Professional cannabis cultivators often tout various techniques that home growers can use to get the highest quality bud. They claim the magic is in superior genetics, utilization of proper ventilation, ample water and lighting, and ensuring that plants are getting the right nutrients. Still, it might not hurt to also set up a couple of speakers next to your grow tent and start blasting heavy metal music at top volume. These tunes have been found to create healthier plants.
A long lost piece of research from expert gardener Chris Beardshaw suggests that exposing plants to heavy metal music, specifically Black Sabbath, works like a bizarre, sonic nutrient that makes them grow larger and more disease resistant. The subject was discussed back in 2013 on BBC Radio 4’s Gardeners Question Time. On the show, Beardshaw told listeners that not only did plants seem to prefer heavier music, but they didn’t care much for pop — so much that they died.
According to Beardshaw, the experiment began when one of his horticultural students came to him with plans to write a dissertation on the effects of music on plant life. To get to the bottom of it, the team set up four greenhouses, one with no music and the others subjected to various styles. One greenhouse was given classical, another Cliff Richard, and a third got a dose of Black Sabbath.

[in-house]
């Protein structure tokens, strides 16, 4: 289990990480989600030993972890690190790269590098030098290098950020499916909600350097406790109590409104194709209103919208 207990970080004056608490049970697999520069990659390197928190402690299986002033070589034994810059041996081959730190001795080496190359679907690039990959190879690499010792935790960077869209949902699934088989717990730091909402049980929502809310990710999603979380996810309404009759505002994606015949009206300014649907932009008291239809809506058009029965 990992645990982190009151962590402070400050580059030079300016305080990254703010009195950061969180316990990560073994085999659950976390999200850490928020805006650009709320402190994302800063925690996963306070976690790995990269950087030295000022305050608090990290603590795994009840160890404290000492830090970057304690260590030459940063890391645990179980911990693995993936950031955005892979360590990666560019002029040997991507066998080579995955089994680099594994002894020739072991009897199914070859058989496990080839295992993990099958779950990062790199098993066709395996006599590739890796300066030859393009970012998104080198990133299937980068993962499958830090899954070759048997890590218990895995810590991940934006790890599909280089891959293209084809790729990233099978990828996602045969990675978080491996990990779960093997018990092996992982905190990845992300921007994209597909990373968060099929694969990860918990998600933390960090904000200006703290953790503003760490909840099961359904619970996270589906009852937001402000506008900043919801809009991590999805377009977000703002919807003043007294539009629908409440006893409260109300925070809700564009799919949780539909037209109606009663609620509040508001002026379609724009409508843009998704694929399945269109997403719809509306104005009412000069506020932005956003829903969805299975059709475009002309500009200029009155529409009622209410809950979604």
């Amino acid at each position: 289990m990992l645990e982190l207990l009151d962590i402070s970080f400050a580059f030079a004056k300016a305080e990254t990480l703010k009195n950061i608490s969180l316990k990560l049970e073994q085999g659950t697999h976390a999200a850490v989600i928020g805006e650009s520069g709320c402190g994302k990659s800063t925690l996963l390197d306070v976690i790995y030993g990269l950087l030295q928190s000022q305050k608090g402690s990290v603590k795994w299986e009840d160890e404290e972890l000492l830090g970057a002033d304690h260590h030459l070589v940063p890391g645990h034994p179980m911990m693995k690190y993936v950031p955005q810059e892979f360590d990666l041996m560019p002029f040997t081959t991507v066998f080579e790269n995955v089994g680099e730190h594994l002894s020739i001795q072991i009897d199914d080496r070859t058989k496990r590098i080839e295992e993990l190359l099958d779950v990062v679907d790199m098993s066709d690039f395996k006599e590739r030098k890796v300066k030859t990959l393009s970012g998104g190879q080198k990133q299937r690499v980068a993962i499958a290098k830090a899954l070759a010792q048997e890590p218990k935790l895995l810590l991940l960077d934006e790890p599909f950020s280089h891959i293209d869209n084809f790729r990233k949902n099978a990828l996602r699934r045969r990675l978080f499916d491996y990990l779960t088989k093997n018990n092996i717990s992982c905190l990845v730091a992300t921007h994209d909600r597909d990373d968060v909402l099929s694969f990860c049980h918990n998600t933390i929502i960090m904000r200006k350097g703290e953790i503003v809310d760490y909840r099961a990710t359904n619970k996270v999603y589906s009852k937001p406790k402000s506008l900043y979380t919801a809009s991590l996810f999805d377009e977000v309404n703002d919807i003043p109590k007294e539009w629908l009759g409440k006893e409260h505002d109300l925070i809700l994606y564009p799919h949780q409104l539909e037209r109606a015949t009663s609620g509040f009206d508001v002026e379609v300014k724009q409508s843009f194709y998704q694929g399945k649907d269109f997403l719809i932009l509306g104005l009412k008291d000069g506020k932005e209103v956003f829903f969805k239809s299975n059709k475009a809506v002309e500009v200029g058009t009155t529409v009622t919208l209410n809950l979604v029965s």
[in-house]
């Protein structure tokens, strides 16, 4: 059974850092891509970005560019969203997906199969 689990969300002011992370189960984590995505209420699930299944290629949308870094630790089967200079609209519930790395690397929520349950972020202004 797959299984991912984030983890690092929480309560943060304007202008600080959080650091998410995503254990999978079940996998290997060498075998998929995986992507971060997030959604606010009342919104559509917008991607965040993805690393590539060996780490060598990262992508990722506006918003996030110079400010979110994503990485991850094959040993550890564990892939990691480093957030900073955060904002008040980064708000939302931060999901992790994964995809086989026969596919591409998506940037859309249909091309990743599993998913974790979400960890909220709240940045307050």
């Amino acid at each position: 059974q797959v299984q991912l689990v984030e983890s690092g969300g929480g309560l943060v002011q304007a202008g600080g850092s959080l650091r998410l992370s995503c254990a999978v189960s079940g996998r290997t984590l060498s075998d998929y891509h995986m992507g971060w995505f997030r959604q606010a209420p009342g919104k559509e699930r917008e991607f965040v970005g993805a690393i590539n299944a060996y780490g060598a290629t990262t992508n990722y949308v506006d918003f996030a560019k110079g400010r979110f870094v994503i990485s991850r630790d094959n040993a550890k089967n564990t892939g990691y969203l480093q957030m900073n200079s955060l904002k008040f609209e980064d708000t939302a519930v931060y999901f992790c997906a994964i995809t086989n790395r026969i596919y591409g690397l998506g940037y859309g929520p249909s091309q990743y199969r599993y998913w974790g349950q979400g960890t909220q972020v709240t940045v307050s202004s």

“The one that was grown with classical music — a soft, almost a caressing of the plant when it is hit with that sort of sound wave — those grew slightly shorter because of the sound waves bombarding them and were slightly more floriferous and there was slightly less pest and disease,” Beardshaw told The Guardian.
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